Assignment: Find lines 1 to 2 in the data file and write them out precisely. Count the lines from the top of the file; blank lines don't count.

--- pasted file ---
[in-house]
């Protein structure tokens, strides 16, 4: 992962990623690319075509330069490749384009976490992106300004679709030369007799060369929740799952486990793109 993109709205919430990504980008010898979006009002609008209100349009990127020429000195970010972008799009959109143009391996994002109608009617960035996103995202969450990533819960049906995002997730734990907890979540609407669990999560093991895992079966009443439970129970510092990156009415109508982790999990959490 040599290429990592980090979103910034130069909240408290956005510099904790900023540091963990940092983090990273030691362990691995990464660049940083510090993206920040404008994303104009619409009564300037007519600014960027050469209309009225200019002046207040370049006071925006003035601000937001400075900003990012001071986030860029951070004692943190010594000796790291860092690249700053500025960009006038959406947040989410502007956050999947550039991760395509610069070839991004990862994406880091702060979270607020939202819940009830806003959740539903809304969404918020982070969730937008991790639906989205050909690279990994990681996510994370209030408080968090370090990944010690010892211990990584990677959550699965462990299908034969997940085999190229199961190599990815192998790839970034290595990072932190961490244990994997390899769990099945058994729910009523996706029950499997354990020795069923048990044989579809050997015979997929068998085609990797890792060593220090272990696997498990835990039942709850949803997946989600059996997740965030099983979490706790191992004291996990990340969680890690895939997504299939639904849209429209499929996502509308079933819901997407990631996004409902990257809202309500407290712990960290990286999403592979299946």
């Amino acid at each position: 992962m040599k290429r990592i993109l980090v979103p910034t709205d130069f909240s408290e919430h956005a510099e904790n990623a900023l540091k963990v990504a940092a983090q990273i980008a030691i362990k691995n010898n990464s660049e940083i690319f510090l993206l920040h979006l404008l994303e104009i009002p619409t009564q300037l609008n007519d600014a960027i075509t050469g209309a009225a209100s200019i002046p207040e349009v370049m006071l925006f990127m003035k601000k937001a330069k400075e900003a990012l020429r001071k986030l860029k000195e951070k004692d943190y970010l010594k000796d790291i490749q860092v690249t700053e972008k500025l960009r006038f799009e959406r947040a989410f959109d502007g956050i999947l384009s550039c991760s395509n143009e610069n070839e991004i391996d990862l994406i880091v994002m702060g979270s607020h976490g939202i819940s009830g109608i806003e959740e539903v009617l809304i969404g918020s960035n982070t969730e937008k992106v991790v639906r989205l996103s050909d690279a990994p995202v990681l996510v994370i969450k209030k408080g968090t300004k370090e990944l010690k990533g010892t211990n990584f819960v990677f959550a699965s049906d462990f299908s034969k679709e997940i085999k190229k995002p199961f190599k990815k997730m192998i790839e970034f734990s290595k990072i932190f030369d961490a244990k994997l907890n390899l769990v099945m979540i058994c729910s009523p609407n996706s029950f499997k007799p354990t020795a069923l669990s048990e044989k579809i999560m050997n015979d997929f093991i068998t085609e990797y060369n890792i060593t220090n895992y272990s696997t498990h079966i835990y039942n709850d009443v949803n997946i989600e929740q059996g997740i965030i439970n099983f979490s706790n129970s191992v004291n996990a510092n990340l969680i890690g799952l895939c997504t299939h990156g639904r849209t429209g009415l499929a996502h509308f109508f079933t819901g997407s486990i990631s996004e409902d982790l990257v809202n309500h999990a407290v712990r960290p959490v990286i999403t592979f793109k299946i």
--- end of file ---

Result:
[in-house]
């Protein structure tokens, strides 16, 4: 992962990623690319075509330069490749384009976490992106300004679709030369007799060369929740799952486990793109 993109709205919430990504980008010898979006009002609008209100349009990127020429000195970010972008799009959109143009391996994002109608009617960035996103995202969450990533819960049906995002997730734990907890979540609407669990999560093991895992079966009443439970129970510092990156009415109508982790999990959490 040599290429990592980090979103910034130069909240408290956005510099904790900023540091963990940092983090990273030691362990691995990464660049940083510090993206920040404008994303104009619409009564300037007519600014960027050469209309009225200019002046207040370049006071925006003035601000937001400075900003990012001071986030860029951070004692943190010594000796790291860092690249700053500025960009006038959406947040989410502007956050999947550039991760395509610069070839991004990862994406880091702060979270607020939202819940009830806003959740539903809304969404918020982070969730937008991790639906989205050909690279990994990681996510994370209030408080968090370090990944010690010892211990990584990677959550699965462990299908034969997940085999190229199961190599990815192998790839970034290595990072932190961490244990994997390899769990099945058994729910009523996706029950499997354990020795069923048990044989579809050997015979997929068998085609990797890792060593220090272990696997498990835990039942709850949803997946989600059996997740965030099983979490706790191992004291996990990340969680890690895939997504299939639904849209429209499929996502509308079933819901997407990631996004409902990257809202309500407290712990960290990286999403592979299946």